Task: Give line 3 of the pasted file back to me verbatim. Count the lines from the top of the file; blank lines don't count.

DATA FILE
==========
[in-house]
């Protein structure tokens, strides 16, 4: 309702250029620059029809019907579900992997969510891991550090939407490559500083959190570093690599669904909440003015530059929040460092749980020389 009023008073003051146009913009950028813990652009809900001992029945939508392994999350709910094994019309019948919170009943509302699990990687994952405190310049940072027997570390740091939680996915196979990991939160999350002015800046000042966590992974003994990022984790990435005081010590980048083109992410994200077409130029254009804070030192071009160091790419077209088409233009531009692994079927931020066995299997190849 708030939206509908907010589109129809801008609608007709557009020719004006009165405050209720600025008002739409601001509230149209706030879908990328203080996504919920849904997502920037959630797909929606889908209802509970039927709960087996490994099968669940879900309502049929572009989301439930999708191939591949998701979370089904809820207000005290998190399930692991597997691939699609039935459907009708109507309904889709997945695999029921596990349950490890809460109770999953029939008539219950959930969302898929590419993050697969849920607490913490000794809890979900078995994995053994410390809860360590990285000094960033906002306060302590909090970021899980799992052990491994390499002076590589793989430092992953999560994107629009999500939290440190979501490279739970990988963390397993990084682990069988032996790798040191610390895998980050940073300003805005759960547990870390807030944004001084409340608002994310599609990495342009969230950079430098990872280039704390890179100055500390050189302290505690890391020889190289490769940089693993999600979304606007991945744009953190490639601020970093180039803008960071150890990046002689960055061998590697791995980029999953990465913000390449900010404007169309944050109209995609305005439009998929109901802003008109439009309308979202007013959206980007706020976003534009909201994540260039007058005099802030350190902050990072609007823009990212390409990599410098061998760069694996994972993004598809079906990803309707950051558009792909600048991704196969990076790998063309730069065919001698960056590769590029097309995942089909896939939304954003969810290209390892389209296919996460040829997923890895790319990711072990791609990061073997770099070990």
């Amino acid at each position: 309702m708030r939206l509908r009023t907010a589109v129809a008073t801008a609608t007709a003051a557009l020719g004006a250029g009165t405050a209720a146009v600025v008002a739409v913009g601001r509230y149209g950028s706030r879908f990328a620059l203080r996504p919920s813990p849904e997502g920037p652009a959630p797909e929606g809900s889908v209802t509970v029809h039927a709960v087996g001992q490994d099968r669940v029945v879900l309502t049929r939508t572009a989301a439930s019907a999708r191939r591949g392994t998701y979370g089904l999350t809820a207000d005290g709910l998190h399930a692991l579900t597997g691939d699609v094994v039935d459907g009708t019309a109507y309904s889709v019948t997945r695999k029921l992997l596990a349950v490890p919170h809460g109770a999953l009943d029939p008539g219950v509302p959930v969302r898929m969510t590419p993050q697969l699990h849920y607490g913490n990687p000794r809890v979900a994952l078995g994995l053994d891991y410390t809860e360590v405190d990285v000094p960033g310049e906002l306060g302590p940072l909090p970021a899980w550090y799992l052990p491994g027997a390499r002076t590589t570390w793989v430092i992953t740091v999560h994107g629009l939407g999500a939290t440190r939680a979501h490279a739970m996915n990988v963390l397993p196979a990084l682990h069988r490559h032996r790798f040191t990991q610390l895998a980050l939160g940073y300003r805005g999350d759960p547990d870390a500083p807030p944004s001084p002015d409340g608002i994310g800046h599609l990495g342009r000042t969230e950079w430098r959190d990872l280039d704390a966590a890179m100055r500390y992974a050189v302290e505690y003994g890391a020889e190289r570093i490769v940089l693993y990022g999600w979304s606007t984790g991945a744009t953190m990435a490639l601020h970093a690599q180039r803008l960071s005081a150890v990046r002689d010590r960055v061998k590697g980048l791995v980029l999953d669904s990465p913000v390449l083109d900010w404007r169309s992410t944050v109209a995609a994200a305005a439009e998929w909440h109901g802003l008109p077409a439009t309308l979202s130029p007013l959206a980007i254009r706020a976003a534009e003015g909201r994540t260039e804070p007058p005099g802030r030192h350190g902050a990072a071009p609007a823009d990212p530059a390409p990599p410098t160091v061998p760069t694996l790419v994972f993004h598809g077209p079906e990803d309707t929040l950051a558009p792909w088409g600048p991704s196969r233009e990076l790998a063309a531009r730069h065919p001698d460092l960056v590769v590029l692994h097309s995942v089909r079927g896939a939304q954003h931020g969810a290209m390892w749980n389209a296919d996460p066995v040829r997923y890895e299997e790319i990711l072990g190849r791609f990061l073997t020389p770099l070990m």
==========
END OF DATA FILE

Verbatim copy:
């Amino acid at each position: 309702m708030r939206l509908r009023t907010a589109v129809a008073t801008a609608t007709a003051a557009l020719g004006a250029g009165t405050a209720a146009v600025v008002a739409v913009g601001r509230y149209g950028s706030r879908f990328a620059l203080r996504p919920s813990p849904e997502g920037p652009a959630p797909e929606g809900s889908v209802t509970v029809h039927a709960v087996g001992q490994d099968r669940v029945v879900l309502t049929r939508t572009a989301a439930s019907a999708r191939r591949g392994t998701y979370g089904l999350t809820a207000d005290g709910l998190h399930a692991l579900t597997g691939d699609v094994v039935d459907g009708t019309a109507y309904s889709v019948t997945r695999k029921l992997l596990a349950v490890p919170h809460g109770a999953l009943d029939p008539g219950v509302p959930v969302r898929m969510t590419p993050q697969l699990h849920y607490g913490n990687p000794r809890v979900a994952l078995g994995l053994d891991y410390t809860e360590v405190d990285v000094p960033g310049e906002l306060g302590p940072l909090p970021a899980w550090y799992l052990p491994g027997a390499r002076t590589t570390w793989v430092i992953t740091v999560h994107g629009l939407g999500a939290t440190r939680a979501h490279a739970m996915n990988v963390l397993p196979a990084l682990h069988r490559h032996r790798f040191t990991q610390l895998a980050l939160g940073y300003r805005g999350d759960p547990d870390a500083p807030p944004s001084p002015d409340g608002i994310g800046h599609l990495g342009r000042t969230e950079w430098r959190d990872l280039d704390a966590a890179m100055r500390y992974a050189v302290e505690y003994g890391a020889e190289r570093i490769v940089l693993y990022g999600w979304s606007t984790g991945a744009t953190m990435a490639l601020h970093a690599q180039r803008l960071s005081a150890v990046r002689d010590r960055v061998k590697g980048l791995v980029l999953d669904s990465p913000v390449l083109d900010w404007r169309s992410t944050v109209a995609a994200a305005a439009e998929w909440h109901g802003l008109p077409a439009t309308l979202s130029p007013l959206a980007i254009r706020a976003a534009e003015g909201r994540t260039e804070p007058p005099g802030r030192h350190g902050a990072a071009p609007a823009d990212p530059a390409p990599p410098t160091v061998p760069t694996l790419v994972f993004h598809g077209p079906e990803d309707t929040l950051a558009p792909w088409g600048p991704s196969r233009e990076l790998a063309a531009r730069h065919p001698d460092l960056v590769v590029l692994h097309s995942v089909r079927g896939a939304q954003h931020g969810a290209m390892w749980n389209a296919d996460p066995v040829r997923y890895e299997e790319i990711l072990g190849r791609f990061l073997t020389p770099l070990m």